Mitchell, S.A. (2000). Relationality. Hillsdale, NJ: The Analytic Press.
Pizer, B. (2003). When the crunch Is a (k)not: A crimp in relational dialogue. Psychoanal. Dial., 13:171-192;
Ragen, T. (2008). The Consulting Room and Beyond: Psychoanalytic Work and Its Reverberations in the Analyst’s Life. New York: Routledge.
Ringstrom, P. (2001), Cultivating the improvisational in psychoanalytic treatment.
Psychoanal. Dial., 11:727-754.
Ringstrom, P.A. (2007). Scenes that write themselves: Improvisational moments in relational psychoanalysis. Psychoanal. Dial., 17:69-99
Rozmarin, E. (2011). To be is to betray: On the place of collective history and freedom in
psychoanalysis. Psychoanal. Dial., 21:320-345.
Seligman, S. (1999). Integrating Kleinian theory and intersubjective infant research:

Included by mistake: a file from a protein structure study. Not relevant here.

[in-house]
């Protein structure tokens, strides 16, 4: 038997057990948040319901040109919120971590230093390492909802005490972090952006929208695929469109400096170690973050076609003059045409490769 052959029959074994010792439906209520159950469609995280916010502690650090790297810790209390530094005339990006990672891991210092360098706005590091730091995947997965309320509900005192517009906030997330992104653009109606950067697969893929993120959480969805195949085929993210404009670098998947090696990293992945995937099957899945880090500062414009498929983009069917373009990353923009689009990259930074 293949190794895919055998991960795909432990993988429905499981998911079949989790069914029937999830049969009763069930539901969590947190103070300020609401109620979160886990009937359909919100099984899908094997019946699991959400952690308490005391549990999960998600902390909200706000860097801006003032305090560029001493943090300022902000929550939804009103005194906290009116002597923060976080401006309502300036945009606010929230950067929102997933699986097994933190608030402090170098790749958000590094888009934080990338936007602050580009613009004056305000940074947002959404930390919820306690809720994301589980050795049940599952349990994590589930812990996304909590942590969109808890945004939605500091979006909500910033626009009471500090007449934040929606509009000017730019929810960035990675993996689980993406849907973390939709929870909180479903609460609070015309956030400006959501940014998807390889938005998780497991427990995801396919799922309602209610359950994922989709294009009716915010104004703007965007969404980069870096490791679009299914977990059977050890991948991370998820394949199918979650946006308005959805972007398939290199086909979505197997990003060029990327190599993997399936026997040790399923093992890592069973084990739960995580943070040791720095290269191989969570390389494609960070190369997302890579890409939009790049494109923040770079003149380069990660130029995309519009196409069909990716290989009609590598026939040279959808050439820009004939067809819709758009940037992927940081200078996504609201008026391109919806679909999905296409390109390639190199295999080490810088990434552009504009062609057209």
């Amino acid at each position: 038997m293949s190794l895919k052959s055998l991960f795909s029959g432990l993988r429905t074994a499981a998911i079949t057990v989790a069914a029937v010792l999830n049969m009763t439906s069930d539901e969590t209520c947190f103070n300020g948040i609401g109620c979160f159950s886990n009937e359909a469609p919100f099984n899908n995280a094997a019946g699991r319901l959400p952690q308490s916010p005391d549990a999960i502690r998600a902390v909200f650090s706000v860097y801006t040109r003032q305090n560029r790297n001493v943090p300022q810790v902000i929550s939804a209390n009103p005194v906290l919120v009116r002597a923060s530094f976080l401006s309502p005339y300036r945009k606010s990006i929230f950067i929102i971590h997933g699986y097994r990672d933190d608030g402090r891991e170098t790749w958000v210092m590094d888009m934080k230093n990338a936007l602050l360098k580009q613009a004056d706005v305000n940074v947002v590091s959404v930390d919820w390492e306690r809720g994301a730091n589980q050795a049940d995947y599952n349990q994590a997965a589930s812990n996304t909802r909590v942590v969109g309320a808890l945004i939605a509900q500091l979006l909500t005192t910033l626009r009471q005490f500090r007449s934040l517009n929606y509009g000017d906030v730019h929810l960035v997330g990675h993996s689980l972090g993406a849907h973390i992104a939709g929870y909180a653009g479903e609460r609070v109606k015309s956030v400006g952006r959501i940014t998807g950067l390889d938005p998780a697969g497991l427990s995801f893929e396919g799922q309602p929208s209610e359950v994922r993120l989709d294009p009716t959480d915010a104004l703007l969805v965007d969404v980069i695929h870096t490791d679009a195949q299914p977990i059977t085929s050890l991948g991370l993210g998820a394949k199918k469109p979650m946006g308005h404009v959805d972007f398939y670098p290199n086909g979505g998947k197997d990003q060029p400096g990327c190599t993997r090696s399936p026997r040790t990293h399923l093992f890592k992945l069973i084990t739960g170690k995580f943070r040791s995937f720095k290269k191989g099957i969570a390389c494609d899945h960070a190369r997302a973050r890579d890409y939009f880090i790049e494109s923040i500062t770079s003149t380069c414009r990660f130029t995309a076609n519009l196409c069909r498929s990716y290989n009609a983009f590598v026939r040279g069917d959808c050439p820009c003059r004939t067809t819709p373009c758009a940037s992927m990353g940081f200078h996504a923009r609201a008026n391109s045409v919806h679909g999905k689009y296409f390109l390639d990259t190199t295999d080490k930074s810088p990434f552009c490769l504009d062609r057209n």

Observing projective identification. Psychoanal. Dial., 9:129-159.
Seligman, S. (2003). The developmental perspective in relational psychoanalysis.
Contemp. Psychoanal., 39:477-508.
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Course Objectives
After attending this course, students will be able to:
1) describe and implement principles of dissociation, enactment, and the multiple self in their work with patients;
2) grasp and use clinically principles of recognition and the third in their work with their patients;
3) describe and use the concept of the interpersonal field in clinical work with their patients.
Evaluation Method
Each student's participation in class discussion and his or her demonstration of understanding of the course objectives and reading material is assessed in a written evaluation by the instructor(s).
guidance • support • stress • anxiety • depression • conflict • hyperactivity • identity disorders • socialization • self-esteem •
guidance • support • stress • anxiety • depression • conflict • hyperactivity • identity disorders • socialization • self-esteem •
guidance • support • stress • anxiety • depression • conflict • hyperactivity • identity disorders • socialization • self-esteem •